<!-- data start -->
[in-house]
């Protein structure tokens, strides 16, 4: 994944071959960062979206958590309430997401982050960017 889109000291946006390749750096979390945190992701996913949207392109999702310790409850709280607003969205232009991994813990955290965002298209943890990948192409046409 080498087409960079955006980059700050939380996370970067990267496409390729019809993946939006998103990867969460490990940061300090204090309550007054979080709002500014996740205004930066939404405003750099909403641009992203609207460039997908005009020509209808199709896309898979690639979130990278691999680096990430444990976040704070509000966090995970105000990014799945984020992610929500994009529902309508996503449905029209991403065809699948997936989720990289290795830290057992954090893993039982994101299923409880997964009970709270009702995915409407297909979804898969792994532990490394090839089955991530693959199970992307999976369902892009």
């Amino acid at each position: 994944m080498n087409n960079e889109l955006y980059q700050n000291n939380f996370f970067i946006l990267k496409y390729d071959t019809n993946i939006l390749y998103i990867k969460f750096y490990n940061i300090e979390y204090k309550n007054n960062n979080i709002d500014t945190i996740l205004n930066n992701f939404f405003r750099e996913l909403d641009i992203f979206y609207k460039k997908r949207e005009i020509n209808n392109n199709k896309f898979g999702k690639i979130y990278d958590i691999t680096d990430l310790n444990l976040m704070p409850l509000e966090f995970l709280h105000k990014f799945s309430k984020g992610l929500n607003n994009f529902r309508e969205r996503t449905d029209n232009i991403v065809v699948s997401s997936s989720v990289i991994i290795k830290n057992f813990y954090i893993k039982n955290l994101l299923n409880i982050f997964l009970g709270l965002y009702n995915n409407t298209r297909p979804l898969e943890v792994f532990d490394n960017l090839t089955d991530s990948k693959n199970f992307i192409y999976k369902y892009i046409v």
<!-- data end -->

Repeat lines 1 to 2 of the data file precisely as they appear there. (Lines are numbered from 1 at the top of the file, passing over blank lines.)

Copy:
[in-house]
């Protein structure tokens, strides 16, 4: 994944071959960062979206958590309430997401982050960017 889109000291946006390749750096979390945190992701996913949207392109999702310790409850709280607003969205232009991994813990955290965002298209943890990948192409046409 080498087409960079955006980059700050939380996370970067990267496409390729019809993946939006998103990867969460490990940061300090204090309550007054979080709002500014996740205004930066939404405003750099909403641009992203609207460039997908005009020509209808199709896309898979690639979130990278691999680096990430444990976040704070509000966090995970105000990014799945984020992610929500994009529902309508996503449905029209991403065809699948997936989720990289290795830290057992954090893993039982994101299923409880997964009970709270009702995915409407297909979804898969792994532990490394090839089955991530693959199970992307999976369902892009």